In Laying Concrete Hollow Blocks, We Also Use “Stack Bond”

It doesn’t mean that when one thing is not common, it is no longer right.

Perhaps this principle applies to a lot of areas in our lives, but here I will use it in the context of concrete hollow blocks (CHB) laying – because stack bond is so misunderstood, particularly in the Philippines, that most people who have no idea about masonry think it is laughable matter, convinced that it is a wrong way to build a wall. First of all, it is not wrong, it is just not common.

But what is this stack bond anyway?

Stack Bond

In technical terms, stack bond is “any wall where the overlap of a masonry unit over the block below is less than one quarter of the length of the block.” In other words, this looks like a wall that is just stacked together in almost perfect, if not perfect, alignment. It is for this reason that this layout is requested: aesthetics. This is contrary to the more common pattern of CHB laying which is the running bond, deemed more acceptable by many.

Running Bond

The running bond, as the name suggests, is the pattern in which the CHB is installed in a running fashion, never lining up with each other when stacked. It is usually created by placing a CHB at the 1/3, ½, or ¼ of the course above and the course below, creating an overlap where no two units are aligned by their left or right edges (or head joints). This is the most common type of masonry worldwide due to its better performance in terms of structural integrity versus the stack bond.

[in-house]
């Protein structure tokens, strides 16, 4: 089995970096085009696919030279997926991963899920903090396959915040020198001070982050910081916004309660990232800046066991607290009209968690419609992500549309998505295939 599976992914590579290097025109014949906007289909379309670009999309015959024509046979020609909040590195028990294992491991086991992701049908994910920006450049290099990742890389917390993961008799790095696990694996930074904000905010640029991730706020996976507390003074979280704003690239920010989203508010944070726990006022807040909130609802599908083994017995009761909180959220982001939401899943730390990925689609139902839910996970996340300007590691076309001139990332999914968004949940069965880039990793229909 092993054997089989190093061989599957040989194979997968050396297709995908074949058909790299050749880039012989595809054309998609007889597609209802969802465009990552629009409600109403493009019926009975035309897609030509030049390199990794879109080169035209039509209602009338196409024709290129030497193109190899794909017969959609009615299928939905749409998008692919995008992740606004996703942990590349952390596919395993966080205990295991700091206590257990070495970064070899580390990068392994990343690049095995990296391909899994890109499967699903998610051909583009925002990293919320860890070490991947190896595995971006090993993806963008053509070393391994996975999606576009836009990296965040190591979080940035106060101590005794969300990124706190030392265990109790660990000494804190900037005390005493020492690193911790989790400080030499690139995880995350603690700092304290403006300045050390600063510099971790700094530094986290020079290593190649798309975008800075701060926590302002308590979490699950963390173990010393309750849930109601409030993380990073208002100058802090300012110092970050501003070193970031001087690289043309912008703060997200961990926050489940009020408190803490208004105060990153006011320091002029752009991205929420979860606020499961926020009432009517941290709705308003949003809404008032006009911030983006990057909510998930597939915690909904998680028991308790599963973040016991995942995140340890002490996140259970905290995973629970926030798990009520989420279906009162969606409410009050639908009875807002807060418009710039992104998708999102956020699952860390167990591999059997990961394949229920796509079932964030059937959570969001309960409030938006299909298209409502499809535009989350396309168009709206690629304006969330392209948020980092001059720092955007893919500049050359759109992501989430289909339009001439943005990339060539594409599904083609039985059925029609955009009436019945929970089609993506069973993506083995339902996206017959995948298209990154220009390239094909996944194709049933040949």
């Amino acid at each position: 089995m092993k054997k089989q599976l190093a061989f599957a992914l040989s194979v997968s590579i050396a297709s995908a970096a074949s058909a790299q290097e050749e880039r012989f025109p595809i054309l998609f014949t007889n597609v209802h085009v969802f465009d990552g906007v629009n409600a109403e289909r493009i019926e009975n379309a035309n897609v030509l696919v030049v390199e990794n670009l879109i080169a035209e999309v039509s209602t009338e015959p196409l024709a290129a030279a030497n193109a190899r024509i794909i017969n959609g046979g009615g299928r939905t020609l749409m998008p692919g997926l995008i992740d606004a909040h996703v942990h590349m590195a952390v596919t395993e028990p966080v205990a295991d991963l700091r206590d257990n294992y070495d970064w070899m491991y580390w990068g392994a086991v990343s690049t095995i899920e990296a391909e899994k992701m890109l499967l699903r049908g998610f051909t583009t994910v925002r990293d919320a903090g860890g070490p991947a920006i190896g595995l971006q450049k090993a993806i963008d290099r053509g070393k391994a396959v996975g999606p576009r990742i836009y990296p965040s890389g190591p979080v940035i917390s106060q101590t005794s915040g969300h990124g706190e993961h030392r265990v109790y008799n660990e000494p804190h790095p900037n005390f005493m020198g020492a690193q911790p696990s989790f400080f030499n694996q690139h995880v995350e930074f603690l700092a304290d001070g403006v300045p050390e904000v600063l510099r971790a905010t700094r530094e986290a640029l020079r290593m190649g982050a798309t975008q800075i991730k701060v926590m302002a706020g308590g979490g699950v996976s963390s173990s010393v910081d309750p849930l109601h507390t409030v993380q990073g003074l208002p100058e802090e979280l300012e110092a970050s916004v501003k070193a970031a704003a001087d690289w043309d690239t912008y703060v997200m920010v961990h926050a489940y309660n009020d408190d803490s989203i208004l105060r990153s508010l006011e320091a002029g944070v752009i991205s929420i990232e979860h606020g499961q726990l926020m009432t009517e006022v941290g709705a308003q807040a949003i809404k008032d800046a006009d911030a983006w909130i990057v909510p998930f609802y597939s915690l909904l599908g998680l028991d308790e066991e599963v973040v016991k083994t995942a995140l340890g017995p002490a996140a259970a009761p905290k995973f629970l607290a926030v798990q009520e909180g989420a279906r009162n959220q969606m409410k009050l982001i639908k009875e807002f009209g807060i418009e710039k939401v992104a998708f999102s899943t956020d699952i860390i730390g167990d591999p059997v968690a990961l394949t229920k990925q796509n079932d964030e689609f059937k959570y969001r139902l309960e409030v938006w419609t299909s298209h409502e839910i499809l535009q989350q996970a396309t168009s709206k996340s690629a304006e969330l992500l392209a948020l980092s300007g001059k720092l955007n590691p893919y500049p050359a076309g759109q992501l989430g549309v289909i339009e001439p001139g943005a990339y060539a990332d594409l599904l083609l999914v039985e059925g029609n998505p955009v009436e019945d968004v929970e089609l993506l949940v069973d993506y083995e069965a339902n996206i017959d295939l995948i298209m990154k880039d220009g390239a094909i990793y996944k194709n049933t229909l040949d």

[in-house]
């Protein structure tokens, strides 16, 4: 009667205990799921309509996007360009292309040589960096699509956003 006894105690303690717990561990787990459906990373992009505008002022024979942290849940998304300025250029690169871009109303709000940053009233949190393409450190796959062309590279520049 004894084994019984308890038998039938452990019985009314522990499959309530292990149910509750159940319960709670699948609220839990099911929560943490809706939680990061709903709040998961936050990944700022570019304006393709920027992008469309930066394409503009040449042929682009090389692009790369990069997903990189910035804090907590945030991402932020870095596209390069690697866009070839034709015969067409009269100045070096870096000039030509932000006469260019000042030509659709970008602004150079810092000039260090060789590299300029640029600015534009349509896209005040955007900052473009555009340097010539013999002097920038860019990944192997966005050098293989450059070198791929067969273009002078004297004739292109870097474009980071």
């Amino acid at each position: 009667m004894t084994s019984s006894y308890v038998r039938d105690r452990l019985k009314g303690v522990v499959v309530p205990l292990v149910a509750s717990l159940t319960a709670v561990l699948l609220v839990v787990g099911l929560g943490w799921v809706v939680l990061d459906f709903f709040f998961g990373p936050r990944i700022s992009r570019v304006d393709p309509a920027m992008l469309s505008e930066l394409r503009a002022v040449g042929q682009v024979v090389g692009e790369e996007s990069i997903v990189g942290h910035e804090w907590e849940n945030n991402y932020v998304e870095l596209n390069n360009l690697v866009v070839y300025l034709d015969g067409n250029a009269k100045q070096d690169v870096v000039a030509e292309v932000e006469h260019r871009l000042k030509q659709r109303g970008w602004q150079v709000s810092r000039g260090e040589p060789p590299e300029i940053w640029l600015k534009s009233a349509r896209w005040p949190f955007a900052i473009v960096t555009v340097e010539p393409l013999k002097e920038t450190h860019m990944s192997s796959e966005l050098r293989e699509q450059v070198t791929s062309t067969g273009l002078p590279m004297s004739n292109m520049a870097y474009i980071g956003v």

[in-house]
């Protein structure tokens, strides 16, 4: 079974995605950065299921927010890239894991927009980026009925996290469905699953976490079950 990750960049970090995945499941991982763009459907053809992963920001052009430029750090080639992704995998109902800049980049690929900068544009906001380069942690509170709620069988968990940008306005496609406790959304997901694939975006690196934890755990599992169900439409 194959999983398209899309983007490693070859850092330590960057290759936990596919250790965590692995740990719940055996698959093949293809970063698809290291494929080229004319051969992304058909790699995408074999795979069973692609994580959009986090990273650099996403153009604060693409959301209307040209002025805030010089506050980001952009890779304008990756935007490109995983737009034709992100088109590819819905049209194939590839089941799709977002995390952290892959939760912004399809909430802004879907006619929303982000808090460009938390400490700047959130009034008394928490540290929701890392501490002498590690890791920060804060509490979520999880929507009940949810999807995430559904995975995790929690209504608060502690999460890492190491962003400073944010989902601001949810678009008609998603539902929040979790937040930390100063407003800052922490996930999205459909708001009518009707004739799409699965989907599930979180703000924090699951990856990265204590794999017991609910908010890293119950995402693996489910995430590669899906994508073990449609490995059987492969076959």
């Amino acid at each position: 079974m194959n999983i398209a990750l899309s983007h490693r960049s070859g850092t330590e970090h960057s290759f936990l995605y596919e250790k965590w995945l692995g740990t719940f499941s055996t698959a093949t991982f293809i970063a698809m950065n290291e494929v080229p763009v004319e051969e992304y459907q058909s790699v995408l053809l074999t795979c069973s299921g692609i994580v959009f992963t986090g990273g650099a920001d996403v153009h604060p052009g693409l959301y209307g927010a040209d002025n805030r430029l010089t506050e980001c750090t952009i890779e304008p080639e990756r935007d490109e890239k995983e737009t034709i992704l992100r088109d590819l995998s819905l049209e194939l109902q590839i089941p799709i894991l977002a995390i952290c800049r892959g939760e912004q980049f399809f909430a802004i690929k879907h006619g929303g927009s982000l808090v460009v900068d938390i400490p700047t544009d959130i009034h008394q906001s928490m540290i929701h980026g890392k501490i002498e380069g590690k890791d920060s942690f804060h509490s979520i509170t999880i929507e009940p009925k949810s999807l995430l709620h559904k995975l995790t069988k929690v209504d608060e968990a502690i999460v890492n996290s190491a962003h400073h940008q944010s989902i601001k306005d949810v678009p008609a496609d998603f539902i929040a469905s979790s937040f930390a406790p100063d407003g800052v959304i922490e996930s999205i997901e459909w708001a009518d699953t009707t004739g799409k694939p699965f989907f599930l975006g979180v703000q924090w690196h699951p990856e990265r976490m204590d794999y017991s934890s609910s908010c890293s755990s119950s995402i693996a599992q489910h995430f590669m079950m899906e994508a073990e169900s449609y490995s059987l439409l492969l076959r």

According to the National Concrete Masonry Association (NCMA), two key considerations in the masonry bond patterns is its impact on the compressive and flexural strength of a block wall. However, generally, the running bond is the standard because of its design.

The running bond is about twice as strong in flexure when spanning horizontally as when spanning vertically. Meanwhile, stack bond walls have approximately the same strength regardless if spanning vertically or horizontally having the joints aligned in either direction.

So what does this mean?

If a client wishes to have stack bond as wall, it will involve more cost for the reinforcement to achieve the same strength as the running bond. That is not essentially wrong – someone just wants the wall to be a bit stylish but still within the standards of masonry.

Source: Masonry Insights | National Concrete Masonry Association
Photos in this article are not mine.

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